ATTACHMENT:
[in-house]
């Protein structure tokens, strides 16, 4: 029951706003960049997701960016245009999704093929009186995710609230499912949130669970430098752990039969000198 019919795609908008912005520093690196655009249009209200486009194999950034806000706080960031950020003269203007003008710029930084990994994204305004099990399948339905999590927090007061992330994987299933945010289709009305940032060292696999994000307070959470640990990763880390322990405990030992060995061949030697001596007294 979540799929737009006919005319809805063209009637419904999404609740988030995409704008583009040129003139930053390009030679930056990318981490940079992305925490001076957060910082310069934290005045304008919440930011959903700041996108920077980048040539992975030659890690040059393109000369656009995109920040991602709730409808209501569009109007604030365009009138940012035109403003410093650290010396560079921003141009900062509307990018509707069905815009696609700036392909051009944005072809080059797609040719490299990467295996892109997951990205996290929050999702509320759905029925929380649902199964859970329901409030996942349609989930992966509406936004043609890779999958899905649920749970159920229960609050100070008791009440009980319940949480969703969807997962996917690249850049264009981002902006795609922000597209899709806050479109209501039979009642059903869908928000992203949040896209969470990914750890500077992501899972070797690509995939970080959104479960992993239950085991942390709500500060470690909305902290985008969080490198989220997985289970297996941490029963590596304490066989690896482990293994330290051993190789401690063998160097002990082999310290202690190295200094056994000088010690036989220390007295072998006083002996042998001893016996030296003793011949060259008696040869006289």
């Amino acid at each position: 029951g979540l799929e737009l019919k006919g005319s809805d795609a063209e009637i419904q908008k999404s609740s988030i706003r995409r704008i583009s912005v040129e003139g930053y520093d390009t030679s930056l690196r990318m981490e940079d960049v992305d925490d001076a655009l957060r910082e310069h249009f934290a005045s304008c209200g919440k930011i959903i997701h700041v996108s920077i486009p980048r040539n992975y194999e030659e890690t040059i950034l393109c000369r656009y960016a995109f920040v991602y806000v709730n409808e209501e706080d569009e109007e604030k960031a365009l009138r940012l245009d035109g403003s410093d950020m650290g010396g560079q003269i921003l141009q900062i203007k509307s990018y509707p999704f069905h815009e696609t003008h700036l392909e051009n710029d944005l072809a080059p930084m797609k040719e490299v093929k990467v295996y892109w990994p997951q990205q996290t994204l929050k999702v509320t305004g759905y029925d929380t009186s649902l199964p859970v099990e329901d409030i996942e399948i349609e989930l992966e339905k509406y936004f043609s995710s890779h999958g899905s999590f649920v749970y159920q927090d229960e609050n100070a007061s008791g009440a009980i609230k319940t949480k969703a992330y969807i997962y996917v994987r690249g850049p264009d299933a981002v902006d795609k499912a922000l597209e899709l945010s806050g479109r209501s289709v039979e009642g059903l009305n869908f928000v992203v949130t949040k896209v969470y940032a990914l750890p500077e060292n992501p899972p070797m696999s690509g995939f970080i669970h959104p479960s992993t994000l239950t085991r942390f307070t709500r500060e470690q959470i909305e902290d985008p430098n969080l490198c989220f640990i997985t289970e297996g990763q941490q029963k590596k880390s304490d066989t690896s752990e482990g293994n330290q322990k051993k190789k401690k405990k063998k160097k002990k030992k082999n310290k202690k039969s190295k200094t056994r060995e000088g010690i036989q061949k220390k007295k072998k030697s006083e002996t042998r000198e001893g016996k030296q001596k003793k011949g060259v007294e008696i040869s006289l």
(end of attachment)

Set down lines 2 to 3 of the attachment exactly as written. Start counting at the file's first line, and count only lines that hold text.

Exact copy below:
């Protein structure tokens, strides 16, 4: 029951706003960049997701960016245009999704093929009186995710609230499912949130669970430098752990039969000198 019919795609908008912005520093690196655009249009209200486009194999950034806000706080960031950020003269203007003008710029930084990994994204305004099990399948339905999590927090007061992330994987299933945010289709009305940032060292696999994000307070959470640990990763880390322990405990030992060995061949030697001596007294 979540799929737009006919005319809805063209009637419904999404609740988030995409704008583009040129003139930053390009030679930056990318981490940079992305925490001076957060910082310069934290005045304008919440930011959903700041996108920077980048040539992975030659890690040059393109000369656009995109920040991602709730409808209501569009109007604030365009009138940012035109403003410093650290010396560079921003141009900062509307990018509707069905815009696609700036392909051009944005072809080059797609040719490299990467295996892109997951990205996290929050999702509320759905029925929380649902199964859970329901409030996942349609989930992966509406936004043609890779999958899905649920749970159920229960609050100070008791009440009980319940949480969703969807997962996917690249850049264009981002902006795609922000597209899709806050479109209501039979009642059903869908928000992203949040896209969470990914750890500077992501899972070797690509995939970080959104479960992993239950085991942390709500500060470690909305902290985008969080490198989220997985289970297996941490029963590596304490066989690896482990293994330290051993190789401690063998160097002990082999310290202690190295200094056994000088010690036989220390007295072998006083002996042998001893016996030296003793011949060259008696040869006289």
């Amino acid at each position: 029951g979540l799929e737009l019919k006919g005319s809805d795609a063209e009637i419904q908008k999404s609740s988030i706003r995409r704008i583009s912005v040129e003139g930053y520093d390009t030679s930056l690196r990318m981490e940079d960049v992305d925490d001076a655009l957060r910082e310069h249009f934290a005045s304008c209200g919440k930011i959903i997701h700041v996108s920077i486009p980048r040539n992975y194999e030659e890690t040059i950034l393109c000369r656009y960016a995109f920040v991602y806000v709730n409808e209501e706080d569009e109007e604030k960031a365009l009138r940012l245009d035109g403003s410093d950020m650290g010396g560079q003269i921003l141009q900062i203007k509307s990018y509707p999704f069905h815009e696609t003008h700036l392909e051009n710029d944005l072809a080059p930084m797609k040719e490299v093929k990467v295996y892109w990994p997951q990205q996290t994204l929050k999702v509320t305004g759905y029925d929380t009186s649902l199964p859970v099990e329901d409030i996942e399948i349609e989930l992966e339905k509406y936004f043609s995710s890779h999958g899905s999590f649920v749970y159920q927090d229960e609050n100070a007061s008791g009440a009980i609230k319940t949480k969703a992330y969807i997962y996917v994987r690249g850049p264009d299933a981002v902006d795609k499912a922000l597209e899709l945010s806050g479109r209501s289709v039979e009642g059903l009305n869908f928000v992203v949130t949040k896209v969470y940032a990914l750890p500077e060292n992501p899972p070797m696999s690509g995939f970080i669970h959104p479960s992993t994000l239950t085991r942390f307070t709500r500060e470690q959470i909305e902290d985008p430098n969080l490198c989220f640990i997985t289970e297996g990763q941490q029963k590596k880390s304490d066989t690896s752990e482990g293994n330290q322990k051993k190789k401690k405990k063998k160097k002990k030992k082999n310290k202690k039969s190295k200094t056994r060995e000088g010690i036989q061949k220390k007295k072998k030697s006083e002996t042998r000198e001893g016996k030296q001596k003793k011949g060259v007294e008696i040869s006289l």